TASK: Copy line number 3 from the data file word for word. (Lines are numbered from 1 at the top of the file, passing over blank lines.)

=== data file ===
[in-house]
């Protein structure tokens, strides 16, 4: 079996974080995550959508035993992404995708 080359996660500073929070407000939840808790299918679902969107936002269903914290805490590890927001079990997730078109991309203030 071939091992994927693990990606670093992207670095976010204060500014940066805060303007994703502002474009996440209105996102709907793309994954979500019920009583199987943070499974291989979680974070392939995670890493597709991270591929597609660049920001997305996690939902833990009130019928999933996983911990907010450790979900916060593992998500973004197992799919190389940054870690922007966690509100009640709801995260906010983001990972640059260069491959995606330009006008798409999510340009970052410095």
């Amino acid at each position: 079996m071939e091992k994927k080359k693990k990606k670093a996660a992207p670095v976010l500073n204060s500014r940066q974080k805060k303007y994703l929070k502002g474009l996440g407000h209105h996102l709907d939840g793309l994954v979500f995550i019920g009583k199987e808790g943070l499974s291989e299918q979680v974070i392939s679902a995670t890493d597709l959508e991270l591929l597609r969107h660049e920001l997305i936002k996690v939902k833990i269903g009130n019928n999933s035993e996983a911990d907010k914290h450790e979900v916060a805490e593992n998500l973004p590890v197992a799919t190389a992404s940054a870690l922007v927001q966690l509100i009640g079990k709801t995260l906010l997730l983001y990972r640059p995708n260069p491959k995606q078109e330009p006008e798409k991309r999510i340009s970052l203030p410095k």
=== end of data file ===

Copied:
């Amino acid at each position: 079996m071939e091992k994927k080359k693990k990606k670093a996660a992207p670095v976010l500073n204060s500014r940066q974080k805060k303007y994703l929070k502002g474009l996440g407000h209105h996102l709907d939840g793309l994954v979500f995550i019920g009583k199987e808790g943070l499974s291989e299918q979680v974070i392939s679902a995670t890493d597709l959508e991270l591929l597609r969107h660049e920001l997305i936002k996690v939902k833990i269903g009130n019928n999933s035993e996983a911990d907010k914290h450790e979900v916060a805490e593992n998500l973004p590890v197992a799919t190389a992404s940054a870690l922007v927001q966690l509100i009640g079990k709801t995260l906010l997730l983001y990972r640059p995708n260069p491959k995606q078109e330009p006008e798409k991309r999510i340009s970052l203030p410095k």